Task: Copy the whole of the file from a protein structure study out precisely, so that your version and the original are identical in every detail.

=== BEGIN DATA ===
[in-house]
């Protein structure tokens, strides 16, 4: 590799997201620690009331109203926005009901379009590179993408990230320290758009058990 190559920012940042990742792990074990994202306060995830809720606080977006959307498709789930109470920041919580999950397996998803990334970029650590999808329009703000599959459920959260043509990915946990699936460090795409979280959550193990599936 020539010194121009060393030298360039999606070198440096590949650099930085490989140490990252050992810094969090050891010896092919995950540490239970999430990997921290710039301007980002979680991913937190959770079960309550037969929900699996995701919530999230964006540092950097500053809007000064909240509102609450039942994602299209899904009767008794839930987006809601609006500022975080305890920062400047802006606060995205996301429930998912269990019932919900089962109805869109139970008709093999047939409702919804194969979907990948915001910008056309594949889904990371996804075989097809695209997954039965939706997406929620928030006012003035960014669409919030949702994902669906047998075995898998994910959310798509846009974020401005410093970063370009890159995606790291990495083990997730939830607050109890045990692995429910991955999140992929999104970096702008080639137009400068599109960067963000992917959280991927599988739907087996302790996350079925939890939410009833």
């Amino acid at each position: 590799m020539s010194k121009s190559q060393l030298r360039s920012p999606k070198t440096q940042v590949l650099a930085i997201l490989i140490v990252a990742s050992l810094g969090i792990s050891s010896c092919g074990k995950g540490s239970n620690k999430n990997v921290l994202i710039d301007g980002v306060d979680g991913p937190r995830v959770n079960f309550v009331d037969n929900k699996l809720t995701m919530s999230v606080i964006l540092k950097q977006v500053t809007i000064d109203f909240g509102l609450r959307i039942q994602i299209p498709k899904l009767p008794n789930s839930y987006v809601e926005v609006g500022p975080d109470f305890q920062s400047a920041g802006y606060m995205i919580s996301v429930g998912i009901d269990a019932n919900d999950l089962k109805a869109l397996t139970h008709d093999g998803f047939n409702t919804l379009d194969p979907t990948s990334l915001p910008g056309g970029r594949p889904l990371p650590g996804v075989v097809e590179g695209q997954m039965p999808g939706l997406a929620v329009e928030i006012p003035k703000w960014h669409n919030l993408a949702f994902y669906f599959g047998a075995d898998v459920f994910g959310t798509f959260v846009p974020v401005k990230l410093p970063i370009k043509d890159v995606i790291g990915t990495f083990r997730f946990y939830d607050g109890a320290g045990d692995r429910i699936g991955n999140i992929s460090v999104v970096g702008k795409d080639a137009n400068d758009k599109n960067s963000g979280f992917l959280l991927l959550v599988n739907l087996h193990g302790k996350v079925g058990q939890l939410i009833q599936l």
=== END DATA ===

[in-house]
């Protein structure tokens, strides 16, 4: 590799997201620690009331109203926005009901379009590179993408990230320290758009058990 190559920012940042990742792990074990994202306060995830809720606080977006959307498709789930109470920041919580999950397996998803990334970029650590999808329009703000599959459920959260043509990915946990699936460090795409979280959550193990599936 020539010194121009060393030298360039999606070198440096590949650099930085490989140490990252050992810094969090050891010896092919995950540490239970999430990997921290710039301007980002979680991913937190959770079960309550037969929900699996995701919530999230964006540092950097500053809007000064909240509102609450039942994602299209899904009767008794839930987006809601609006500022975080305890920062400047802006606060995205996301429930998912269990019932919900089962109805869109139970008709093999047939409702919804194969979907990948915001910008056309594949889904990371996804075989097809695209997954039965939706997406929620928030006012003035960014669409919030949702994902669906047998075995898998994910959310798509846009974020401005410093970063370009890159995606790291990495083990997730939830607050109890045990692995429910991955999140992929999104970096702008080639137009400068599109960067963000992917959280991927599988739907087996302790996350079925939890939410009833």
């Amino acid at each position: 590799m020539s010194k121009s190559q060393l030298r360039s920012p999606k070198t440096q940042v590949l650099a930085i997201l490989i140490v990252a990742s050992l810094g969090i792990s050891s010896c092919g074990k995950g540490s239970n620690k999430n990997v921290l994202i710039d301007g980002v306060d979680g991913p937190r995830v959770n079960f309550v009331d037969n929900k699996l809720t995701m919530s999230v606080i964006l540092k950097q977006v500053t809007i000064d109203f909240g509102l609450r959307i039942q994602i299209p498709k899904l009767p008794n789930s839930y987006v809601e926005v609006g500022p975080d109470f305890q920062s400047a920041g802006y606060m995205i919580s996301v429930g998912i009901d269990a019932n919900d999950l089962k109805a869109l397996t139970h008709d093999g998803f047939n409702t919804l379009d194969p979907t990948s990334l915001p910008g056309g970029r594949p889904l990371p650590g996804v075989v097809e590179g695209q997954m039965p999808g939706l997406a929620v329009e928030i006012p003035k703000w960014h669409n919030l993408a949702f994902y669906f599959g047998a075995d898998v459920f994910g959310t798509f959260v846009p974020v401005k990230l410093p970063i370009k043509d890159v995606i790291g990915t990495f083990r997730f946990y939830d607050g109890a320290g045990d692995r429910i699936g991955n999140i992929s460090v999104v970096g702008k795409d080639a137009n400068d758009k599109n960067s963000g979280f992917l959280l991927l959550v599988n739907l087996h193990g302790k996350v079925g058990q939890l939410i009833q599936l």